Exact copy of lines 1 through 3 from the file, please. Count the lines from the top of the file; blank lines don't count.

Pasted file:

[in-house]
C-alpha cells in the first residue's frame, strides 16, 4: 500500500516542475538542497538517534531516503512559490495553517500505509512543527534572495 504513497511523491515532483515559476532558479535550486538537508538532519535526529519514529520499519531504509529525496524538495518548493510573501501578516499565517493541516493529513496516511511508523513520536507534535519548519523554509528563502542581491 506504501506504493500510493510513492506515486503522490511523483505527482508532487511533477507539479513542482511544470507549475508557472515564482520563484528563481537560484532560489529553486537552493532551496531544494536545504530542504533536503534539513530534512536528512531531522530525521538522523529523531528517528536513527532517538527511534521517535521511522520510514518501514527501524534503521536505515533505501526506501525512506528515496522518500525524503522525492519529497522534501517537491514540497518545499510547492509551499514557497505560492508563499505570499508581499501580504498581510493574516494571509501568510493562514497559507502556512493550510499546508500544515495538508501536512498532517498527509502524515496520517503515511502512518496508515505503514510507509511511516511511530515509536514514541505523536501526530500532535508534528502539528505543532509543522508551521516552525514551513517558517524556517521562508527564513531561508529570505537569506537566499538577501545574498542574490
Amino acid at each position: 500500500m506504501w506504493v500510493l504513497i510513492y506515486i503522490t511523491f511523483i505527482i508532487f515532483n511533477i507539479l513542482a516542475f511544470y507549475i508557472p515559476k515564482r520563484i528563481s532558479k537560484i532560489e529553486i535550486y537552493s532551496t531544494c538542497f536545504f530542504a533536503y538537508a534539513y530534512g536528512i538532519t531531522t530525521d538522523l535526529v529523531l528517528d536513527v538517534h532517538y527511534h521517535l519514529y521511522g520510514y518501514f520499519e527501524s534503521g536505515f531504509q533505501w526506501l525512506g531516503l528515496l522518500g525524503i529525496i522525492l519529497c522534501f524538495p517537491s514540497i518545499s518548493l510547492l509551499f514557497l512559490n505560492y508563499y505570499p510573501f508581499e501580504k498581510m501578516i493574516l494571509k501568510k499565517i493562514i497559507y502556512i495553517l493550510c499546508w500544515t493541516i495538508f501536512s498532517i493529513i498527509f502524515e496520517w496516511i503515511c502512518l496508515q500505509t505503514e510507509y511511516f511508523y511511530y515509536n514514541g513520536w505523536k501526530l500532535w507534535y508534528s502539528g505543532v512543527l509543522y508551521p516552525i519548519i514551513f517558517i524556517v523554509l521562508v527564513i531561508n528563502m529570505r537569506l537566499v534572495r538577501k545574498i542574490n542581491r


[in-house]
C-alpha cells in the first residue's frame, strides 16, 4: 500500500516542475538542497538517534531516503512559490495553517500505509512543527534572495 504513497511523491515532483515559476532558479535550486538537508538532519535526529519514529520499519531504509529525496524538495518548493510573501501578516499565517493541516493529513496516511511508523513520536507534535519548519523554509528563502542581491 506504501506504493500510493510513492506515486503522490511523483505527482508532487511533477507539479513542482511544470507549475508557472515564482520563484528563481537560484532560489529553486537552493532551496531544494536545504530542504533536503534539513530534512536528512531531522530525521538522523529523531528517528536513527532517538527511534521517535521511522520510514518501514527501524534503521536505515533505501526506501525512506528515496522518500525524503522525492519529497522534501517537491514540497518545499510547492509551499514557497505560492508563499505570499508581499501580504498581510493574516494571509501568510493562514497559507502556512493550510499546508500544515495538508501536512498532517498527509502524515496520517503515511502512518496508515505503514510507509511511516511511530515509536514514541505523536501526530500532535508534528502539528505543532509543522508551521516552525514551513517558517524556517521562508527564513531561508529570505537569506537566499538577501545574498542574490
Amino acid at each position: 500500500m506504501w506504493v500510493l504513497i510513492y506515486i503522490t511523491f511523483i505527482i508532487f515532483n511533477i507539479l513542482a516542475f511544470y507549475i508557472p515559476k515564482r520563484i528563481s532558479k537560484i532560489e529553486i535550486y537552493s532551496t531544494c538542497f536545504f530542504a533536503y538537508a534539513y530534512g536528512i538532519t531531522t530525521d538522523l535526529v529523531l528517528d536513527v538517534h532517538y527511534h521517535l519514529y521511522g520510514y518501514f520499519e527501524s534503521g536505515f531504509q533505501w526506501l525512506g531516503l528515496l522518500g525524503i529525496i522525492l519529497c522534501f524538495p517537491s514540497i518545499s518548493l510547492l509551499f514557497l512559490n505560492y508563499y505570499p510573501f508581499e501580504k498581510m501578516i493574516l494571509k501568510k499565517i493562514i497559507y502556512i495553517l493550510c499546508w500544515t493541516i495538508f501536512s498532517i493529513i498527509f502524515e496520517w496516511i503515511c502512518l496508515q500505509t505503514e510507509y511511516f511508523y511511530y515509536n514514541g513520536w505523536k501526530l500532535w507534535y508534528s502539528g505543532v512543527l509543522y508551521p516552525i519548519i514551513f517558517i524556517v523554509l521562508v527564513i531561508n528563502m529570505r537569506l537566499v534572495r538577501k545574498i542574490n542581491r